A Surprising Request
Bemidbar 9 opens with the command to sacrifice the Pesach in the second year in the Sinai Wilderness, and it then recounts the request of a group of ritually impure people to be allowed to participate in the Paschal offering:
(ו) וַיְהִי אֲנָשִׁים אֲשֶׁר הָיוּ טְמֵאִים לְנֶפֶשׁ אָדָם וְלֹא יָכְלוּ לַעֲשֹׂת הַפֶּסַח בַּיּוֹם הַהוּא וַיִּקְרְבוּ לִפְנֵי מֹשֶׁה וְלִפְנֵי אַהֲרֹן בַּיּוֹם הַהוּא. (ז) וַיֹּאמְרוּ הָאֲנָשִׁים הָהֵמָּה אֵלָיו אֲנַחְנוּ טְמֵאִים לְנֶפֶשׁ אָדָם לָמָּה נִגָּרַע לְבִלְתִּי הַקְרִיב אֶת קׇרְבַּן י"י בְּמֹעֲדוֹ בְּתוֹךְ בְּנֵי יִשְׂרָאֵל.
(6) But there were certain men, who were unclean by the dead body of a man, so that they could not keep the Passover on that day; and they came before Moses and before Aaron on that day. (7) And those men said unto him: 'We are unclean by the dead body of a man; wherefore are we to be kept back, so as not to bring the offering of the Lord in its appointed season among the children of Israel?'
Their petition is somewhat surprising. Given the general prohibition to eat from sacrifices while impure,1 what were the people expecting of Moshe? Were they asking him for a special dispensation and that he override a Torah ruling? If so, why did they think they deserved one, or that Moshe would be able to acquiesce? Alternatively, were they arguing on legal grounds that the prohibition did or should not apply to them? Why might they have felt that either their particular impurity, or the case of the Paschal sacrifice, was exceptional? Were there any legal precedents that were comparable to their situation?
- "אֲנָשִׁים אֲשֶׁר הָיוּ טְמֵאִים לְנֶפֶשׁ אָדָם" – Who were these ritually impure people who approached Moshe? Were the circumstances by which they became impure unusual that they might have thought that, despite their status, they should nonetheless not miss out on the offering?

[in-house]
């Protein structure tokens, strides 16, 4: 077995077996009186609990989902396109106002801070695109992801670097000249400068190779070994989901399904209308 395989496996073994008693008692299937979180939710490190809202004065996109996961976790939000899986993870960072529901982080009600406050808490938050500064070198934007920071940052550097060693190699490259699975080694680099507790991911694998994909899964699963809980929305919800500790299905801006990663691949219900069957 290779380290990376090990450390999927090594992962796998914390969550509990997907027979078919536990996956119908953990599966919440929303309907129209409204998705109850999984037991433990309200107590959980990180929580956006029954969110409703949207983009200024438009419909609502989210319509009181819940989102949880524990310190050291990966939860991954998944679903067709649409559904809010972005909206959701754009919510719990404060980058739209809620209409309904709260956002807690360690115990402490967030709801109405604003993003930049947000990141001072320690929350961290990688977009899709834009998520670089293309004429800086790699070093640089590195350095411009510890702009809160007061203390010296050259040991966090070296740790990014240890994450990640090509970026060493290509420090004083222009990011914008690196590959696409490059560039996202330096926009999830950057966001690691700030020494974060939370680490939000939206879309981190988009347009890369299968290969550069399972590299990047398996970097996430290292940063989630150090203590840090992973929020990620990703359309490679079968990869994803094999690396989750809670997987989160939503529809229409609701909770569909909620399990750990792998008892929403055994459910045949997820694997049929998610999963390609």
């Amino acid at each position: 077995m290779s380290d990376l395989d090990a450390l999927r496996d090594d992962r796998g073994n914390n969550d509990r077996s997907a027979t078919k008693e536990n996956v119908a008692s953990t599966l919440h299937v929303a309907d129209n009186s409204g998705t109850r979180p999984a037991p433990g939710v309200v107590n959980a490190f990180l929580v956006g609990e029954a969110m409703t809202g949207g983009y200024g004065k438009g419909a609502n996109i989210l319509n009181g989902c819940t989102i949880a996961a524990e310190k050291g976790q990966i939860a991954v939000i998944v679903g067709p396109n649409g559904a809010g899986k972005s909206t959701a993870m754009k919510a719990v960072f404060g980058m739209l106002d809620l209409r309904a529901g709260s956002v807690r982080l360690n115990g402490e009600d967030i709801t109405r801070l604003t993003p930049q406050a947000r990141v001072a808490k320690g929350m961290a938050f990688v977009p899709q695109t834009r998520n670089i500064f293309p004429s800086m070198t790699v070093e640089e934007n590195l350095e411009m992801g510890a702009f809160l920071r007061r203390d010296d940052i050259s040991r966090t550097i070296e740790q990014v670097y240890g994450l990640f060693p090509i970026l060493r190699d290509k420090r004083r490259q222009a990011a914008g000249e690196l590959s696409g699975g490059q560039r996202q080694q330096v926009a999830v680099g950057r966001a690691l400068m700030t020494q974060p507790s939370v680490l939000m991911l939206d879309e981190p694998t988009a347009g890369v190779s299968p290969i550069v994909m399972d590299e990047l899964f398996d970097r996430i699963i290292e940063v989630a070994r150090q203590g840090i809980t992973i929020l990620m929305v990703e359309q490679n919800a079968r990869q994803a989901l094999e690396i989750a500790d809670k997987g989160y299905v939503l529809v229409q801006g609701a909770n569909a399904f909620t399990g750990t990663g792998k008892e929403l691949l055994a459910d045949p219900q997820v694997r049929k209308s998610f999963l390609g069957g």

- "בַּיּוֹם הַהוּא" – Why did the people wait until the fourteenth of Nisan to ask Moshe about their impure status? Does this imply that they realized that they would not be included only on that very day, or, had they simply first become impure right then? When were the laws of ritual impurity taught to the nation?
- "לָמָּה נִגָּרַע לְבִלְתִּי הַקְרִיב אֶת קׇרְבַּן י"י" – The people speak specifically about sacrificing. Does that suggest that they were requesting only to join in the sacrificial aspect of the rite (its slaughtering and blood rites) rather than the eating of the offering, or are they really referring to the whole ritual? Which aspect was the main focus of the Pesach?2
- "בְּמֹעֲדוֹ" – The petitioners ask that they be able to bring the offering "in its time". What do they mean by this? Did they have any reason to think that they would be allowed to bring it on a different day, that they specifically request to bring it in its proper time?
- Moshe's lack of knowledge – Why were the laws of Pesach Sheni taught to Moshe only in the aftermath of the people's request?
- Hashem's response – Does Hashem reply in the affirmative to the people, or is His offer of a make-up date essentially a rejection of their arguments?
A Parallel Petition
Our story has several points of contact with the request of the daughters of Zelophchad in Bemidbar 27. In both cases, a group of people approach Moshe ("וַתִּקְרַבְנָה/ וַיִּקְרְבוּ... לִפְנֵי מֹשֶׁה") asking for a modification of a legal ruling, lest they "miss out" (לָמָּה יִגָּרַע שֵׁם אָבִינוּ/ לָמָּה נִגָּרַע). Additionally, on both occasions, Moshe is unsure of how to rule and presents the case before Hashem. Finally, in both, Hashem appears to acquiesce to the appealing parties, and a law ("חֻקָּה") is then enacted for the future as well. How do the petitions of these two groups compare to each other? Can the plea of the daughters of Zelophchad shed any light on the nature of the request of the impure men of our chapter?